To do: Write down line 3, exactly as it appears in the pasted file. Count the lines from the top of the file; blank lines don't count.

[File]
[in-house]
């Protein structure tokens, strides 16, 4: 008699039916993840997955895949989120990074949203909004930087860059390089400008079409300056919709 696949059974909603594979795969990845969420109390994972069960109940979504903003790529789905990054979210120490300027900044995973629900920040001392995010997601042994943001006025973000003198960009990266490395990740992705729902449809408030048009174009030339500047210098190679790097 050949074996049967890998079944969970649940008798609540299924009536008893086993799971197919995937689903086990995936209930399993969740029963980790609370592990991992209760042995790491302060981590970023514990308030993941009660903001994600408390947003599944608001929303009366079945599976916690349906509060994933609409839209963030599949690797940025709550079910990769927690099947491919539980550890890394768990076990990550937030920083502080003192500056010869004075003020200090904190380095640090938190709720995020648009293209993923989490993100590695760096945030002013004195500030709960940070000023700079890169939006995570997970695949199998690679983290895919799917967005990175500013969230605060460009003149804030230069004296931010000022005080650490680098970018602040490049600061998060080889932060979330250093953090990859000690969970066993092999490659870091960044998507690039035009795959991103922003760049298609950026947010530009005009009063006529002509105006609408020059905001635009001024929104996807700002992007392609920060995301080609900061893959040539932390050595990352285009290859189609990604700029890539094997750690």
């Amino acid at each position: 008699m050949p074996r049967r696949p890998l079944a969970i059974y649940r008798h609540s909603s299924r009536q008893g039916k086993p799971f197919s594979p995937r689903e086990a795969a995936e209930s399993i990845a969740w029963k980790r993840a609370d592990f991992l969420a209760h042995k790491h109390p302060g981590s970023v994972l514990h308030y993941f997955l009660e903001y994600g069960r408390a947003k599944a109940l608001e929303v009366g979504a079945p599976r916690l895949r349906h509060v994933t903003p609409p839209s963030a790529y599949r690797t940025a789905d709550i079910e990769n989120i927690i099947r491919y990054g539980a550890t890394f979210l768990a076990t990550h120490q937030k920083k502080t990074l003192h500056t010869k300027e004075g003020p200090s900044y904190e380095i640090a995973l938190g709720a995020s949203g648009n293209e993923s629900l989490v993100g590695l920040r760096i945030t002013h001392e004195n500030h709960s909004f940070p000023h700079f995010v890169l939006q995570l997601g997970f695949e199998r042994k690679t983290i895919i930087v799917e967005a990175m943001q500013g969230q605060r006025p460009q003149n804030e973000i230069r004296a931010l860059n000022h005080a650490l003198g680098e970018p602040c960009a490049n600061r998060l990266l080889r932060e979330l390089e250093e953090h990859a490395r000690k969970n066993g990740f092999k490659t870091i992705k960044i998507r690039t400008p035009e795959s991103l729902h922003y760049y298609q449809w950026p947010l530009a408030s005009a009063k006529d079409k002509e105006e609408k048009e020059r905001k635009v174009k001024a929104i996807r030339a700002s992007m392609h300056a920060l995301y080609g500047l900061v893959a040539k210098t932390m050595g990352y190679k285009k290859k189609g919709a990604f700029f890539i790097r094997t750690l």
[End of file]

């Amino acid at each position: 008699m050949p074996r049967r696949p890998l079944a969970i059974y649940r008798h609540s909603s299924r009536q008893g039916k086993p799971f197919s594979p995937r689903e086990a795969a995936e209930s399993i990845a969740w029963k980790r993840a609370d592990f991992l969420a209760h042995k790491h109390p302060g981590s970023v994972l514990h308030y993941f997955l009660e903001y994600g069960r408390a947003k599944a109940l608001e929303v009366g979504a079945p599976r916690l895949r349906h509060v994933t903003p609409p839209s963030a790529y599949r690797t940025a789905d709550i079910e990769n989120i927690i099947r491919y990054g539980a550890t890394f979210l768990a076990t990550h120490q937030k920083k502080t990074l003192h500056t010869k300027e004075g003020p200090s900044y904190e380095i640090a995973l938190g709720a995020s949203g648009n293209e993923s629900l989490v993100g590695l920040r760096i945030t002013h001392e004195n500030h709960s909004f940070p000023h700079f995010v890169l939006q995570l997601g997970f695949e199998r042994k690679t983290i895919i930087v799917e967005a990175m943001q500013g969230q605060r006025p460009q003149n804030e973000i230069r004296a931010l860059n000022h005080a650490l003198g680098e970018p602040c960009a490049n600061r998060l990266l080889r932060e979330l390089e250093e953090h990859a490395r000690k969970n066993g990740f092999k490659t870091i992705k960044i998507r690039t400008p035009e795959s991103l729902h922003y760049y298609q449809w950026p947010l530009a408030s005009a009063k006529d079409k002509e105006e609408k048009e020059r905001k635009v174009k001024a929104i996807r030339a700002s992007m392609h300056a920060l995301y080609g500047l900061v893959a040539k210098t932390m050595g990352y190679k285009k290859k189609g919709a990604f700029f890539i790097r094997t750690l």